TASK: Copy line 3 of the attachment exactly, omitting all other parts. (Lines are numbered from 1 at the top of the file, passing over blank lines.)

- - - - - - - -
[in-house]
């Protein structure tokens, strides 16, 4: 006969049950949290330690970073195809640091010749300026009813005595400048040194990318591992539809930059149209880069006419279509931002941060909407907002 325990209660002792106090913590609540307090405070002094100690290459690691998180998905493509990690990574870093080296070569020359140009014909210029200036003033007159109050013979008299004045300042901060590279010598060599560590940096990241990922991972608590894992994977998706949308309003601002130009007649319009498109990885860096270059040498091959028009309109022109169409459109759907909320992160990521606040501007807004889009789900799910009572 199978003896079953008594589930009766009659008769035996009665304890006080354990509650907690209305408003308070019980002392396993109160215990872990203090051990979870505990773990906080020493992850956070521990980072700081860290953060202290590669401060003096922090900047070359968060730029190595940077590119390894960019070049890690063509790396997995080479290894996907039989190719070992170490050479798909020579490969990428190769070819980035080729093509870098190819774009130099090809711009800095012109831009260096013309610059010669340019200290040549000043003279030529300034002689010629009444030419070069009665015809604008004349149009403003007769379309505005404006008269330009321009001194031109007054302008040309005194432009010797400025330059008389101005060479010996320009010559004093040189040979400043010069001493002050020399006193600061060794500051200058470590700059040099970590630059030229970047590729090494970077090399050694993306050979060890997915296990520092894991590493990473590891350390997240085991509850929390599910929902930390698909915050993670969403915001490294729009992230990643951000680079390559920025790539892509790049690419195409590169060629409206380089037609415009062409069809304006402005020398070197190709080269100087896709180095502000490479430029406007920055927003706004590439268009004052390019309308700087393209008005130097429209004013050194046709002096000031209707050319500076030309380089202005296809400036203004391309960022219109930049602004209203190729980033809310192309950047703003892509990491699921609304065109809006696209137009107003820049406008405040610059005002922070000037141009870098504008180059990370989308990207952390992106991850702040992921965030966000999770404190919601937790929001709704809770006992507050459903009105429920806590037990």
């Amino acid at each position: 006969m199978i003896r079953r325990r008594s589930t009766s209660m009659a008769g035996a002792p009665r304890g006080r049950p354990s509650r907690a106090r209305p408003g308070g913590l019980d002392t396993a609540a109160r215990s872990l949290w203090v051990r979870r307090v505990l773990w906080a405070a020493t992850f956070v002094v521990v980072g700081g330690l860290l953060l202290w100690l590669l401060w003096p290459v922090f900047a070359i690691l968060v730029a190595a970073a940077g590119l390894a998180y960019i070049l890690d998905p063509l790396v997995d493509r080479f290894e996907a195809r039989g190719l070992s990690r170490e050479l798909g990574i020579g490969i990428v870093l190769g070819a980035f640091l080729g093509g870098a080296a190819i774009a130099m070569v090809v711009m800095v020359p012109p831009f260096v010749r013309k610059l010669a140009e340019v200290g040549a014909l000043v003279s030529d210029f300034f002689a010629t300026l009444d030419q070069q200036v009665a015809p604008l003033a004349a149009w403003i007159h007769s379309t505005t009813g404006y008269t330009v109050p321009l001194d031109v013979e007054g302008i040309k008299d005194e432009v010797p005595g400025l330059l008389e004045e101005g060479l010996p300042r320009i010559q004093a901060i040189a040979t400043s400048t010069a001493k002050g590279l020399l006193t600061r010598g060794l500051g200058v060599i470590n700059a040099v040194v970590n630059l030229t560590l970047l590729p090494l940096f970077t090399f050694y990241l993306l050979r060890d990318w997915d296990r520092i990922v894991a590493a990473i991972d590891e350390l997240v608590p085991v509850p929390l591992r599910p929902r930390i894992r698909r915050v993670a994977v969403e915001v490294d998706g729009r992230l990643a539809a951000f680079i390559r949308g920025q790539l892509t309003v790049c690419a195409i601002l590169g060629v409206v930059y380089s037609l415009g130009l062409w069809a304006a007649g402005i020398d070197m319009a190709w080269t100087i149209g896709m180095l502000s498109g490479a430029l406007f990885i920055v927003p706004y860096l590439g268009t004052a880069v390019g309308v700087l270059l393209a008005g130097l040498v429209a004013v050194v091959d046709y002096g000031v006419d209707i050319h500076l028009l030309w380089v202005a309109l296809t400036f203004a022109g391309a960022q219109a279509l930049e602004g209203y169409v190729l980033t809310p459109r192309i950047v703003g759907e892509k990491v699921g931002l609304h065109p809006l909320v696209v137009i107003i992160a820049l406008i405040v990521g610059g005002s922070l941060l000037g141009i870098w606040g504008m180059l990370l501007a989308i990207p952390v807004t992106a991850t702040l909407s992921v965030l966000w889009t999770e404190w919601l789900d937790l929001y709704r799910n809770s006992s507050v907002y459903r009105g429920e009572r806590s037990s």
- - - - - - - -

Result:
């Amino acid at each position: 006969m199978i003896r079953r325990r008594s589930t009766s209660m009659a008769g035996a002792p009665r304890g006080r049950p354990s509650r907690a106090r209305p408003g308070g913590l019980d002392t396993a609540a109160r215990s872990l949290w203090v051990r979870r307090v505990l773990w906080a405070a020493t992850f956070v002094v521990v980072g700081g330690l860290l953060l202290w100690l590669l401060w003096p290459v922090f900047a070359i690691l968060v730029a190595a970073a940077g590119l390894a998180y960019i070049l890690d998905p063509l790396v997995d493509r080479f290894e996907a195809r039989g190719l070992s990690r170490e050479l798909g990574i020579g490969i990428v870093l190769g070819a980035f640091l080729g093509g870098a080296a190819i774009a130099m070569v090809v711009m800095v020359p012109p831009f260096v010749r013309k610059l010669a140009e340019v200290g040549a014909l000043v003279s030529d210029f300034f002689a010629t300026l009444d030419q070069q200036v009665a015809p604008l003033a004349a149009w403003i007159h007769s379309t505005t009813g404006y008269t330009v109050p321009l001194d031109v013979e007054g302008i040309k008299d005194e432009v010797p005595g400025l330059l008389e004045e101005g060479l010996p300042r320009i010559q004093a901060i040189a040979t400043s400048t010069a001493k002050g590279l020399l006193t600061r010598g060794l500051g200058v060599i470590n700059a040099v040194v970590n630059l030229t560590l970047l590729p090494l940096f970077t090399f050694y990241l993306l050979r060890d990318w997915d296990r520092i990922v894991a590493a990473i991972d590891e350390l997240v608590p085991v509850p929390l591992r599910p929902r930390i894992r698909r915050v993670a994977v969403e915001v490294d998706g729009r992230l990643a539809a951000f680079i390559r949308g920025q790539l892509t309003v790049c690419a195409i601002l590169g060629v409206v930059y380089s037609l415009g130009l062409w069809a304006a007649g402005i020398d070197m319009a190709w080269t100087i149209g896709m180095l502000s498109g490479a430029l406007f990885i920055v927003p706004y860096l590439g268009t004052a880069v390019g309308v700087l270059l393209a008005g130097l040498v429209a004013v050194v091959d046709y002096g000031v006419d209707i050319h500076l028009l030309w380089v202005a309109l296809t400036f203004a022109g391309a960022q219109a279509l930049e602004g209203y169409v190729l980033t809310p459109r192309i950047v703003g759907e892509k990491v699921g931002l609304h065109p809006l909320v696209v137009i107003i992160a820049l406008i405040v990521g610059g005002s922070l941060l000037g141009i870098w606040g504008m180059l990370l501007a989308i990207p952390v807004t992106a991850t702040l909407s992921v965030l966000w889009t999770e404190w919601l789900d937790l929001y709704r799910n809770s006992s507050v907002y459903r009105g429920e009572r806590s037990s």